- Wiring the Schools: In the Social Contract, the companies also committed to bring High-speed Internet to schools in their franchise areas. Schools were also supposed to be given free cable modem service, a free cable modem, and would even get the inside wiring at cost. We found no formal reports or evidence that the companies had wired the schools for High-speed Internet.
To read about the other issues: Petition for Investigation & Complaint
Examining Lines of Business
The big disconnect for many of the commentors is that they believe that we need to examine the companies' company-wide, total capital expenditures, depreciation and all other financials to understand the High-speed Internet profits.
Unfortunately, using the total revenues, profits and expenses to determine the profitability of one of the lines of business, is like getting a copy of the US national budget and expecting it to reveal the financial secrets of the school lunch program -- or any detailed area the government funds.
Separate products and services have their own profitability and moreover, because of massive cross-subsidies (which we documented on the phone company side) the High-speed Internet service may only be paying 'incremental revenues', or not even paying for items like capital expenditures.
And I did write the book (s) on it, literally In 1993, New Networks Institute and Probe Research published the largest examination of the Bell phone companies' (now AT&T, Verizon and Centurylink) financials and business practices for their first decade (1984-1994). It included a report "Bell Earnings, Expenditures and Profits", among other research reports.
For the updated details see: "The Book of Broken Promises: $400 Billion Broadband Scandal & Free the Net"
Examining Separate Lines of Business Is the Norm: Incremental Revenues and Expenses
This might annoy some of you but...
In the late 1980's-1990's, the phone companies started to add services known as "calling features", like "Call Waiting" or "Caller ID" (you can see the number of the person who is calling). While commonplace today, and free/included with most bundles of service or even wireless services, in the 1990's these were new services.
Calling features had a deep secret -- very high profit margins. And the phone companies claimed at this time that these services should be allowed to be charged at 'market prices', even though the company had a monopoly on phone service at this time.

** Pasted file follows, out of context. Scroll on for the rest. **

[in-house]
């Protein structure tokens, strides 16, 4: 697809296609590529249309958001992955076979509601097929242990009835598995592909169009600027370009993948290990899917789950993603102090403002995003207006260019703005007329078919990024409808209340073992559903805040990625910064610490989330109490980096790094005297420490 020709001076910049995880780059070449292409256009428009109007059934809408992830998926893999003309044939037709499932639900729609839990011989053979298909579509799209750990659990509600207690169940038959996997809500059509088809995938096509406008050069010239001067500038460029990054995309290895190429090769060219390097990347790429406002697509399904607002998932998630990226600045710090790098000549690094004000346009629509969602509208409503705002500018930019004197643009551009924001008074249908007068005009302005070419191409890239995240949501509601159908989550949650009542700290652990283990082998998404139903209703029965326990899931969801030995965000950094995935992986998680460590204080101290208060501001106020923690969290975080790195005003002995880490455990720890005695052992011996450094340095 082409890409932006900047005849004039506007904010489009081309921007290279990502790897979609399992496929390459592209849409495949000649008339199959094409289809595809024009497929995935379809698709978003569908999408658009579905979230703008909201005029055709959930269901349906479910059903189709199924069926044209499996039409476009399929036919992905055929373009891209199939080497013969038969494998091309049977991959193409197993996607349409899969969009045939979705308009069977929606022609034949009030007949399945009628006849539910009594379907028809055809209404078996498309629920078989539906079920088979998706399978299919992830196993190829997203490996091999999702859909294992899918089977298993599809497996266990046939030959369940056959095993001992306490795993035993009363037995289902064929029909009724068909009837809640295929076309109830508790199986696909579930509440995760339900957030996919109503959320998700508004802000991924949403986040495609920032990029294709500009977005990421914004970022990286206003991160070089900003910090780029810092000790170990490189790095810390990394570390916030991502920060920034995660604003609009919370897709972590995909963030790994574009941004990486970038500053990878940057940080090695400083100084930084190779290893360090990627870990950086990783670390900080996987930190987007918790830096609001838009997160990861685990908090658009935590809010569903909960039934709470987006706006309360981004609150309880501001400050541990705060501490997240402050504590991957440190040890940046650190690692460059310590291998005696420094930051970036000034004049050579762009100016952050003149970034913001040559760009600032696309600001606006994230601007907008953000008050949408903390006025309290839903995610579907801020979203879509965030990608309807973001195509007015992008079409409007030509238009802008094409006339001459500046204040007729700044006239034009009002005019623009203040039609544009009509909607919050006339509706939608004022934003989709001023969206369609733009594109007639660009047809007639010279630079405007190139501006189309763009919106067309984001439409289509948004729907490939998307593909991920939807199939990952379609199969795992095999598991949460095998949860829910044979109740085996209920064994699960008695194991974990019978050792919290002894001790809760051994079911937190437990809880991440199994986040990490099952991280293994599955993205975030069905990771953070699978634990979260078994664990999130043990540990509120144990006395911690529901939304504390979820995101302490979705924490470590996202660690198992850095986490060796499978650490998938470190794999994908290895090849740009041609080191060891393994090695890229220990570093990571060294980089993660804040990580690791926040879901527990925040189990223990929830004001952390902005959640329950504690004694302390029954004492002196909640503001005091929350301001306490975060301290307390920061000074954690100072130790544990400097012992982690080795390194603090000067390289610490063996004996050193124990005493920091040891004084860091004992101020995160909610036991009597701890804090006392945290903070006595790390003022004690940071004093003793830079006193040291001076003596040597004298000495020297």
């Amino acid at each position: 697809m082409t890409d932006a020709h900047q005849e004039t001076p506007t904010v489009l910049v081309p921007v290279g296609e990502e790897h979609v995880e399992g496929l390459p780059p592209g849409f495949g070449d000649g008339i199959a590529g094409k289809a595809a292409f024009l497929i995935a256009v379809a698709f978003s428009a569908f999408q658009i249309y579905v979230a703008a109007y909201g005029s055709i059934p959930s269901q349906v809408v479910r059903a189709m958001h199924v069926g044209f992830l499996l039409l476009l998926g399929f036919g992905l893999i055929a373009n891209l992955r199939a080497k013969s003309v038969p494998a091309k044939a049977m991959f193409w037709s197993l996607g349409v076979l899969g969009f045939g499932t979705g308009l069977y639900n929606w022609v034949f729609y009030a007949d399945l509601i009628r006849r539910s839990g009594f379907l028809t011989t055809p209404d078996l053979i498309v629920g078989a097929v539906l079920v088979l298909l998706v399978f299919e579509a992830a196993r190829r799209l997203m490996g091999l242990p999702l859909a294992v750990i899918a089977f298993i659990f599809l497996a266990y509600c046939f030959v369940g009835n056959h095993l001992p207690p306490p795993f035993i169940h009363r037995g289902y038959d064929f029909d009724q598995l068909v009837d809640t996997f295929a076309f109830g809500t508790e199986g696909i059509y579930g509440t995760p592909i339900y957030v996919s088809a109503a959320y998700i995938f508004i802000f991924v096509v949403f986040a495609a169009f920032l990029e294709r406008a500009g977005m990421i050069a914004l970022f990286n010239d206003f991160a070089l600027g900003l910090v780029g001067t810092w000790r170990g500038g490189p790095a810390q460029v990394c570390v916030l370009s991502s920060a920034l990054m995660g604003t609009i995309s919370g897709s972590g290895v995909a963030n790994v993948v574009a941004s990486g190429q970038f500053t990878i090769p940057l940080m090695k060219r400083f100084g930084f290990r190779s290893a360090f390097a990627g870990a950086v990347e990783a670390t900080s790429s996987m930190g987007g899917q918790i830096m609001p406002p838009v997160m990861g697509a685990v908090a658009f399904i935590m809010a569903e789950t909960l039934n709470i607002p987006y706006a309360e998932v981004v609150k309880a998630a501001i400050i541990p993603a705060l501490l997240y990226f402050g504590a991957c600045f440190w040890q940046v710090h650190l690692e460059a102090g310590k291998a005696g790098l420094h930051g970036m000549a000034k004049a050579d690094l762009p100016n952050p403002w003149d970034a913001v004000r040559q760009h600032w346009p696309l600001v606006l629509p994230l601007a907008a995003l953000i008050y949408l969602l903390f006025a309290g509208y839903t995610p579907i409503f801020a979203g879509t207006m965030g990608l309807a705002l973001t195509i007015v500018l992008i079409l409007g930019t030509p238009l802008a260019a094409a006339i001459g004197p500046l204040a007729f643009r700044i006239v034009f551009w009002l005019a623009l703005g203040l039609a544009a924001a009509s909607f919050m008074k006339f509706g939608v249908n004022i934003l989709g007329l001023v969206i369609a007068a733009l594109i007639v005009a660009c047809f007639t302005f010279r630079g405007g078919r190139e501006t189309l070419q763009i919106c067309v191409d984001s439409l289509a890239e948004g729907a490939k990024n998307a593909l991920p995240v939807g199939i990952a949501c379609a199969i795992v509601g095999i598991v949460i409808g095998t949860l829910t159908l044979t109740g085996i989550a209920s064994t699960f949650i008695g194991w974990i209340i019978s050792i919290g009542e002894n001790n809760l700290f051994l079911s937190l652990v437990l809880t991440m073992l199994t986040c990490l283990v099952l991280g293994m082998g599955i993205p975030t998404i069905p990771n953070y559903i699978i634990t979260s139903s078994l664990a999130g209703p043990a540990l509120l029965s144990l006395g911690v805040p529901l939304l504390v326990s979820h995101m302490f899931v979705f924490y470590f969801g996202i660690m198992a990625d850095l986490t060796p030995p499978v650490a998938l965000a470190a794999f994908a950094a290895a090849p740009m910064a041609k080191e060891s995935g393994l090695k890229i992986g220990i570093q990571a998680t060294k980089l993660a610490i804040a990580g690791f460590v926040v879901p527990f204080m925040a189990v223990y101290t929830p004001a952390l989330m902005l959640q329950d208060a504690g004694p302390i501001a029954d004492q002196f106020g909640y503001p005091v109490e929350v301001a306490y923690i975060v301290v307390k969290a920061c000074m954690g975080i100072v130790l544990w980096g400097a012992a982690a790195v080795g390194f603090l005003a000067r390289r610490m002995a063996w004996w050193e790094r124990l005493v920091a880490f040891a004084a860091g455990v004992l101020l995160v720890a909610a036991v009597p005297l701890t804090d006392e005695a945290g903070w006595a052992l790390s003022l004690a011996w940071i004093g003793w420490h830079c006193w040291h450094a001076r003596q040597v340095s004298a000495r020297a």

Many states, in fact, deregulated these services allowing the companies to charge what they wanted and to keep any extra money, with the understanding that these extra profits would be used to maintain and upgrade the state utility networks.
In 1999, the Florida Public Service Commission did an analysis of profits above costs on "Calling Features", from 'Call Waiting to Caller ID', In 1999, Call Waiting cost $4.00 for residential customers per month, but had a profit over the cost to offer the service of 48,680% -- it cost less than a penny to offer.
("Report of the Florida Public Service Commission on the Relationships among the Costs and Charges Associated with Providing Basic Local Service, Intrastate Access and Other Service by the Local Exchange Companies in Compliance with Chapter 98-277, Section(2)1 Laws of Florida," February 19, 1999)
Reading across, 3-Way Calling cost $3.75 a month, cost $.62 cents for the phone company to offer it and had a profit of 501% above cost, while Call Forwarding cost the customer $1.00 dollar but cost a fraction of a penny to offer; 47519% above cost. (And these profits were based on 1999 BellSouth (now AT&T) pricing.)
How could the services be so profitable? Incremental costs. These services were added to the network as part of the normal upgrades and maintenance as the new network switches were designed for these services, so the 'incremental' cost to offer these services was nominal.
Now, had they remained 'regulated', these services would have cost a fraction of what was charged -- i.e., Call Waiting would be closer to $.10-$.40 a month (or less) not $4.00.
Verizon: Who Paid for the Construction of the Fiber Optic Networks to Deliver the FiOS Service?